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Qsymia Sales Increasing, but Support Still Varies

The new weight loss pill Qsymia may have started off with slow sales, but it has started to see those numbers rise. Prescriptions filled for the recently approved weight loss drug have climbed to about 2,000 prescriptions per week.

Qsymia was the first weight loss drug approved by the FDA in 13 years when it got the OK this summer. It was approved for adults with a BMI of 30 or more – categorizing them as obese – and for those with a BMI of 27 or more who have been diagnosed with at least one obesity-related illness, such as high cholesterol or type 2 diabetes. The pill, which went on sale this past September, was made to suppress the appetite and cause weight loss – as much as 10 percent body fat – for obese individuals. It’s combined with phentermine and topiramate, which are two different drugs made to suppress the appetite and give more of a full feeling in the stomach. Qsymia is prescribed to be combined with regular exercise and a healthy, calorie reduced diet. Whether it’s a miracle drug or a disaster varies from person to person.
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Take Five to Live Light Campaign Promotes Weight Loss Drug Contrave

While we’re weary to promote any kind of ‘quick fix’ weight loss pill, the “Take Five to Live Light” campaign is something we’re a little more willing to get behind.

The campaign is part of a study that’s investigating a new weight loss drug called Contrave, which has been in development for the last several years.

Contrave is a combination of two medications – naltrexone and bupropion – which have long-been prescribed to patients to aid weight loss. While the two haven’t been found dangerous on their own, the study is seeking to confirm that pairing the two won’t have any adverse affects on patients.

Steven R. Smith, M.D., scientific director of the Florida Hospital, believes that most people can’t achieve long term weight loss through diet and exercise alone, saying “the Light Study is an important clinical research study evaluating the cardiovascular health outcomes of Contrave, which is designed to reduce appetite,┬áincrease metabolism, and control cravings and overeating behaviors.”
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Silver Bullet Weight Loss Pill on Dr. Oz

Today on the Dr. Oz Show, a discussion of how the pleasure center in our brain responds to certain foods, and a new ‘silver bullet’ weight loss pill that claims to help fight cravings.

Dr. Oz will discuss what happens in our mind when we’re experiencing a craving, as well as how our brain responds when we’re eating the foods we love, describing it as an ‘orgasmic, fireworks’ experience. The danger of experiencing these mountain-top food moments, explains Dr. Oz,┬áis that they make you feel good and then you want to eat a little more.

That’s where the new weight loss drug comes in, which he’s referring to as the ‘silver bullet.’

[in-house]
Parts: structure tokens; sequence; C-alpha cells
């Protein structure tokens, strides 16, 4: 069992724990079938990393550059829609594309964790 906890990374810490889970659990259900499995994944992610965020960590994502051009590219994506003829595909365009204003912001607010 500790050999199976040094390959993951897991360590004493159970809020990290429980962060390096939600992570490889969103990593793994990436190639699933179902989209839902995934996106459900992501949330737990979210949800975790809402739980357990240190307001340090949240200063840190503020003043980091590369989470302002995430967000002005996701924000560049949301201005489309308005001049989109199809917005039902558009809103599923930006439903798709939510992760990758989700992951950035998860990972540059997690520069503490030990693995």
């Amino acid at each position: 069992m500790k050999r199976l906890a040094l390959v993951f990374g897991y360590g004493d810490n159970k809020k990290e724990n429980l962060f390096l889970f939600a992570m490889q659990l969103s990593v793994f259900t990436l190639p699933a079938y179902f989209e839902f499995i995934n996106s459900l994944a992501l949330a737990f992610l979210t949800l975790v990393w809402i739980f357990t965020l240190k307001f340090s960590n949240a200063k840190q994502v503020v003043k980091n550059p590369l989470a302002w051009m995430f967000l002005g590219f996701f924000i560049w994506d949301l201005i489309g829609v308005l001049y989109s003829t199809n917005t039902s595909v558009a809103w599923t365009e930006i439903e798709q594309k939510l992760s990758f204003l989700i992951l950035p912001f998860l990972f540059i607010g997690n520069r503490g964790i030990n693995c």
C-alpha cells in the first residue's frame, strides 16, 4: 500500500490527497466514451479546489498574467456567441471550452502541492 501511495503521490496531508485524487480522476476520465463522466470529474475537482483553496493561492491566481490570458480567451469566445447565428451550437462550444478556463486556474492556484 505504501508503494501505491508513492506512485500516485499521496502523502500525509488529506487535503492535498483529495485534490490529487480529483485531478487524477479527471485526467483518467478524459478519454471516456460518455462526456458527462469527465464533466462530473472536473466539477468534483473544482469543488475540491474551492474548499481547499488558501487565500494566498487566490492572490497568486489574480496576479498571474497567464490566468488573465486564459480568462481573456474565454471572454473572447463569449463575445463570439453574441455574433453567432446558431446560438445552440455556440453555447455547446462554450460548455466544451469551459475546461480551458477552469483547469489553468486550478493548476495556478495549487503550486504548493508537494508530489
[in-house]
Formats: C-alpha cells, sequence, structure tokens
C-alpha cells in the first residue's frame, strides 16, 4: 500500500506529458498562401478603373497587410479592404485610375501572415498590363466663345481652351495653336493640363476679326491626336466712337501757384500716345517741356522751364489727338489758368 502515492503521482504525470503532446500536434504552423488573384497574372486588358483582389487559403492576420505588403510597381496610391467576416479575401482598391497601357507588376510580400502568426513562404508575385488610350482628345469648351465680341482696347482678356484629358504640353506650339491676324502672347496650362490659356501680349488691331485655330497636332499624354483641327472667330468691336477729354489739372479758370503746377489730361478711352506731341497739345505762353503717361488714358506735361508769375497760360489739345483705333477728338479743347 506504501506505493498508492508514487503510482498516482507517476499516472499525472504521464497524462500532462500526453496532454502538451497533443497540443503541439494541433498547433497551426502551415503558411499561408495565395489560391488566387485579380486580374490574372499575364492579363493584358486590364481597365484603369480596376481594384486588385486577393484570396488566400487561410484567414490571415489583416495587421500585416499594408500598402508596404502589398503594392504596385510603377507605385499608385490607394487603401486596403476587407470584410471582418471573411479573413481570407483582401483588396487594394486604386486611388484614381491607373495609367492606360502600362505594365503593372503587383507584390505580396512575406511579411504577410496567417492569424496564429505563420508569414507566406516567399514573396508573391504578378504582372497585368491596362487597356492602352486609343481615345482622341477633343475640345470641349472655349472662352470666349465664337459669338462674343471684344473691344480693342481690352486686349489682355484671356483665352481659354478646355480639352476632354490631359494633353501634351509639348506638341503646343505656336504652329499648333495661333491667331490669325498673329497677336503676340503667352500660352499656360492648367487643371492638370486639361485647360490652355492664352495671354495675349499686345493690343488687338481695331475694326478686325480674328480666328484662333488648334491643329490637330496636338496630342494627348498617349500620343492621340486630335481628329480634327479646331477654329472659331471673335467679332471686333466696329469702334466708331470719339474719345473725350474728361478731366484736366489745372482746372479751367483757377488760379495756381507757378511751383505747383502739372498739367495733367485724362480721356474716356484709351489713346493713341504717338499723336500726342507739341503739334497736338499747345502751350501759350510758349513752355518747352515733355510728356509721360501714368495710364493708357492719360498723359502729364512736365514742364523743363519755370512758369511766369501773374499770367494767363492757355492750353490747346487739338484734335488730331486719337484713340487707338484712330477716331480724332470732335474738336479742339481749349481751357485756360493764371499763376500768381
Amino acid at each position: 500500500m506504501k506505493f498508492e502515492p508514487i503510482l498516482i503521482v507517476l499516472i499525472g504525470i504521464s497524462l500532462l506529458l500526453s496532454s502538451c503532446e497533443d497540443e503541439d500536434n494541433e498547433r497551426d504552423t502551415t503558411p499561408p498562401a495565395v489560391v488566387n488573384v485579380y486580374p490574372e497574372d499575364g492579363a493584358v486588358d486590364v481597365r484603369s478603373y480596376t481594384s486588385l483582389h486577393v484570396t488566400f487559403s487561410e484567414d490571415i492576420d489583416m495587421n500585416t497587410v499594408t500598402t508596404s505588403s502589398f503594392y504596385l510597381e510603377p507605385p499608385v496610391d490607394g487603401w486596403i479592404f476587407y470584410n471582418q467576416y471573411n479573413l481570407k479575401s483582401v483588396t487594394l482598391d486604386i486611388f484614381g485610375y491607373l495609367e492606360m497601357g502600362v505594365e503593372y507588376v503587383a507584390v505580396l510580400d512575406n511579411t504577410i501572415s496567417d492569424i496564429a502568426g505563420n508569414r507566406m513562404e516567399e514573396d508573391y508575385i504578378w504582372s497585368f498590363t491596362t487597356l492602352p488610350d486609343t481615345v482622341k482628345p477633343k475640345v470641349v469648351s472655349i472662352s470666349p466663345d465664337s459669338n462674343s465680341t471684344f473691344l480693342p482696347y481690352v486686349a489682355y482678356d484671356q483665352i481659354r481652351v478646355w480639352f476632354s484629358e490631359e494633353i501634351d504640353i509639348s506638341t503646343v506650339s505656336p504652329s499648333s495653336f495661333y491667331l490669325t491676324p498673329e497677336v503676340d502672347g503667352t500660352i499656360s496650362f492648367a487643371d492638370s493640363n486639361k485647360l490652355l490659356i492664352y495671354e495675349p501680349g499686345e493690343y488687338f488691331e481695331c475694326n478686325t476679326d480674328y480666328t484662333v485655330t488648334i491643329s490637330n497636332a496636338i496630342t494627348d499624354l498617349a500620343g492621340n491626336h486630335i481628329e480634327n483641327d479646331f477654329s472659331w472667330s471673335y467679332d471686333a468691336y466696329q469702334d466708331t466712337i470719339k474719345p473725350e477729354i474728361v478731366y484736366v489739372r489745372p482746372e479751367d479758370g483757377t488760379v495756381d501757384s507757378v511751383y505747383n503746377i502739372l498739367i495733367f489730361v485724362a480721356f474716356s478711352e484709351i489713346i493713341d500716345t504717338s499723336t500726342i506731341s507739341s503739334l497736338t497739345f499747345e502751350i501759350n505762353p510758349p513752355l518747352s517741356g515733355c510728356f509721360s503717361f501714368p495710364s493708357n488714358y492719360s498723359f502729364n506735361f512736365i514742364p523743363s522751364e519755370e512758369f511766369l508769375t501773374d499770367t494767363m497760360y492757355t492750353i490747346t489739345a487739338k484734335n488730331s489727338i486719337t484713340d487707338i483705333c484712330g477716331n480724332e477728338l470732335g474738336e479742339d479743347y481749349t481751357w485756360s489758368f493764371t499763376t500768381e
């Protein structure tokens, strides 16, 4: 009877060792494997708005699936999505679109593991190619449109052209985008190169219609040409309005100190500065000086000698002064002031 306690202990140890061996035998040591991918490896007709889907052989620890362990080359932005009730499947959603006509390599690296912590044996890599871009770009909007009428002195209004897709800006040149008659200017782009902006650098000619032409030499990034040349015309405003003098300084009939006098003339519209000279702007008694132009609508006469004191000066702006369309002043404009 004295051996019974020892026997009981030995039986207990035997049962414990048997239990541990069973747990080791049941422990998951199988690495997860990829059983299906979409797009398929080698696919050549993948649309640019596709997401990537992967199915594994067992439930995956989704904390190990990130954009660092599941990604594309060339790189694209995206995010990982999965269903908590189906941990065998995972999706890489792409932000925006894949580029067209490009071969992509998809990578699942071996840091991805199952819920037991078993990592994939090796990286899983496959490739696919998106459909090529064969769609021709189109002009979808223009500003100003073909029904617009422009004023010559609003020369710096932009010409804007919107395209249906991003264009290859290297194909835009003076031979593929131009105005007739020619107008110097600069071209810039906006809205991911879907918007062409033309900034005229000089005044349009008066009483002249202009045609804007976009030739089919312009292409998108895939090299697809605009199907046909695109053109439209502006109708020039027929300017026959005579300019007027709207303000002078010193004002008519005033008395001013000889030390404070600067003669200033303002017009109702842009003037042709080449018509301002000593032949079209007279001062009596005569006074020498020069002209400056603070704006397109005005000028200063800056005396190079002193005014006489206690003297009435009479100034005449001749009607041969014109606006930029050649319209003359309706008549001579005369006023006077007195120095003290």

With this drug, says Dr. Oz, everything is changed. Instead of fireworks when eating something you love, you get this smoldering sense of enjoyment. The food doesn’t taste bad, it’s just not as exciting, so it eliminates that ‘gotta have it’ craving and helps you eat less.
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Qnexa’s Side Effect Profile has Critics Concerned

With the obesity epidemic on a collision course with no stop in sight, the FDA and drug developers are feeling the pressure to approve and develop weight loss drugs at a fast clip. Qnexa could be approved by the FDA by April but some people are wondering how this could happen when it was initially rejected by the FDA advisory committee a couple years ago.

Qnexa, which is a combination drug of phentermine and topiramate, was initially brought to the FDA advisory committee’s attention in 2010. The committee basically told the drug maker Vivus to go back to the drawing board and give them more concrete data about the phentermine portion of Qnexa would not lead to cardiac events like heart attacks even with its side effect of increased blood pressure. The committee also wanted a plan in place to prevent women of childbearing age from being exposed to topiramate’s birth defect potential if they became pregnant while on Qnexa.


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Why pAGG is Not Worth the Money

GNC recently signed a contract to exclusively market a new diet supplement called pAGG in its 1900 stores. PAGG is an acronym for its ingredients policosanol, alpha-lipoic acid, decaffeinated green tea, aged garlic extract and biotin. So is this the next weight loss miracle supplement? This supplement was recently discussed in the New York Times Bestseller The 4-Hour Body and its supplier NewHealth Solutions says to look no further for a fast and effective way to lose weight. I say let’s take a closer look.

It’s hard to know where to begin on this one. I see a lot of red flags. Policosanol is a mixture of fatty alcohol most commonly made from sugar cane wax. This product has been extensively studied in Cuba and is used there as a cure for almost anything. Policosanol is indicated for maintaining healthy cholesterol levels. Not only have many trials shown that policosanol does not significantly decrease cholesterol levels but that it also could increase the risk of bleeding, specifically from the gums or nose. Fish oils may be a better alternative to achieve healthy cholesterol levels.


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